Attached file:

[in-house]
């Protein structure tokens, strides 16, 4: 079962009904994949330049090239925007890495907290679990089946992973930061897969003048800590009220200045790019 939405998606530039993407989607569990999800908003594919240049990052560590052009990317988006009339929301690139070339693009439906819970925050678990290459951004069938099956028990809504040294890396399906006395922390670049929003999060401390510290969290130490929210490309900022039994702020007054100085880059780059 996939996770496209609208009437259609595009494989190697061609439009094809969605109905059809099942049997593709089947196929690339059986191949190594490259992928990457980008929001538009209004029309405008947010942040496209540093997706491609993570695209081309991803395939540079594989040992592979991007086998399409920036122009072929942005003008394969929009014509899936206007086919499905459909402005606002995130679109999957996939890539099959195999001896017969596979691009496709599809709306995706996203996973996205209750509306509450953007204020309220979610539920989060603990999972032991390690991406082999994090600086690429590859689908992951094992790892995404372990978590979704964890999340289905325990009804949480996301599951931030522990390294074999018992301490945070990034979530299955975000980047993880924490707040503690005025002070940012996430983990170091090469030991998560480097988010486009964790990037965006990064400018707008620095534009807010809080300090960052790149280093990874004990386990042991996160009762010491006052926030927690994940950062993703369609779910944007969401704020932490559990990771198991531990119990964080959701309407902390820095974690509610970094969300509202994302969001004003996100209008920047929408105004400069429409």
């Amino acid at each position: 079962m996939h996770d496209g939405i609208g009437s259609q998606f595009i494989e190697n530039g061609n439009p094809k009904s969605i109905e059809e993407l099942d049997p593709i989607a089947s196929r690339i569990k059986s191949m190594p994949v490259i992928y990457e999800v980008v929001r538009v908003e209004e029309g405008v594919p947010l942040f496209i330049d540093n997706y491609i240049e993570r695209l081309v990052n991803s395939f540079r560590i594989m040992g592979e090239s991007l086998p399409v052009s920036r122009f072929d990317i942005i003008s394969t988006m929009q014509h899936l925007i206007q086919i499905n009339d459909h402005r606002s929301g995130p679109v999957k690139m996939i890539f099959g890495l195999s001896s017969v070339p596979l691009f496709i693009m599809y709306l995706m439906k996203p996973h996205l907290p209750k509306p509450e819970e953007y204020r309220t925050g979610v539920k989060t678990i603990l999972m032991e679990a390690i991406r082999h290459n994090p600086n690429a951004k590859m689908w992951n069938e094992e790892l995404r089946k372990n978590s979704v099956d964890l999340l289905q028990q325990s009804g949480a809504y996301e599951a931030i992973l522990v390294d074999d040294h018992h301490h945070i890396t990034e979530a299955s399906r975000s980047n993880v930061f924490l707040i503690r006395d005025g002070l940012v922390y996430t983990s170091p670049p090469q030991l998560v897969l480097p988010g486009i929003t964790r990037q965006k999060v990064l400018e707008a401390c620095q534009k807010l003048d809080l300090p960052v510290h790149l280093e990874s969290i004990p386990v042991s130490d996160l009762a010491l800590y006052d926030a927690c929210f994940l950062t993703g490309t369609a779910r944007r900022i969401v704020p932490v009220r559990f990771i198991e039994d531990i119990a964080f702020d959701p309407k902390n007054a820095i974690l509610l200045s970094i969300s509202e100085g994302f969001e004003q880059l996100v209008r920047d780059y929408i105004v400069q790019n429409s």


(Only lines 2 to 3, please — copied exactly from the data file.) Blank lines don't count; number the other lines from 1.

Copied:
């Protein structure tokens, strides 16, 4: 079962009904994949330049090239925007890495907290679990089946992973930061897969003048800590009220200045790019 939405998606530039993407989607569990999800908003594919240049990052560590052009990317988006009339929301690139070339693009439906819970925050678990290459951004069938099956028990809504040294890396399906006395922390670049929003999060401390510290969290130490929210490309900022039994702020007054100085880059780059 996939996770496209609208009437259609595009494989190697061609439009094809969605109905059809099942049997593709089947196929690339059986191949190594490259992928990457980008929001538009209004029309405008947010942040496209540093997706491609993570695209081309991803395939540079594989040992592979991007086998399409920036122009072929942005003008394969929009014509899936206007086919499905459909402005606002995130679109999957996939890539099959195999001896017969596979691009496709599809709306995706996203996973996205209750509306509450953007204020309220979610539920989060603990999972032991390690991406082999994090600086690429590859689908992951094992790892995404372990978590979704964890999340289905325990009804949480996301599951931030522990390294074999018992301490945070990034979530299955975000980047993880924490707040503690005025002070940012996430983990170091090469030991998560480097988010486009964790990037965006990064400018707008620095534009807010809080300090960052790149280093990874004990386990042991996160009762010491006052926030927690994940950062993703369609779910944007969401704020932490559990990771198991531990119990964080959701309407902390820095974690509610970094969300509202994302969001004003996100209008920047929408105004400069429409």
């Amino acid at each position: 079962m996939h996770d496209g939405i609208g009437s259609q998606f595009i494989e190697n530039g061609n439009p094809k009904s969605i109905e059809e993407l099942d049997p593709i989607a089947s196929r690339i569990k059986s191949m190594p994949v490259i992928y990457e999800v980008v929001r538009v908003e209004e029309g405008v594919p947010l942040f496209i330049d540093n997706y491609i240049e993570r695209l081309v990052n991803s395939f540079r560590i594989m040992g592979e090239s991007l086998p399409v052009s920036r122009f072929d990317i942005i003008s394969t988006m929009q014509h899936l925007i206007q086919i499905n009339d459909h402005r606002s929301g995130p679109v999957k690139m996939i890539f099959g890495l195999s001896s017969v070339p596979l691009f496709i693009m599809y709306l995706m439906k996203p996973h996205l907290p209750k509306p509450e819970e953007y204020r309220t925050g979610v539920k989060t678990i603990l999972m032991e679990a390690i991406r082999h290459n994090p600086n690429a951004k590859m689908w992951n069938e094992e790892l995404r089946k372990n978590s979704v099956d964890l999340l289905q028990q325990s009804g949480a809504y996301e599951a931030i992973l522990v390294d074999d040294h018992h301490h945070i890396t990034e979530a299955s399906r975000s980047n993880v930061f924490l707040i503690r006395d005025g002070l940012v922390y996430t983990s170091p670049p090469q030991l998560v897969l480097p988010g486009i929003t964790r990037q965006k999060v990064l400018e707008a401390c620095q534009k807010l003048d809080l300090p960052v510290h790149l280093e990874s969290i004990p386990v042991s130490d996160l009762a010491l800590y006052d926030a927690c929210f994940l950062t993703g490309t369609a779910r944007r900022i969401v704020p932490v009220r559990f990771i198991e039994d531990i119990a964080f702020d959701p309407k902390n007054a820095i974690l509610l200045s970094i969300s509202e100085g994302f969001e004003q880059l996100v209008r920047d780059y929408i105004v400069q790019n429409s």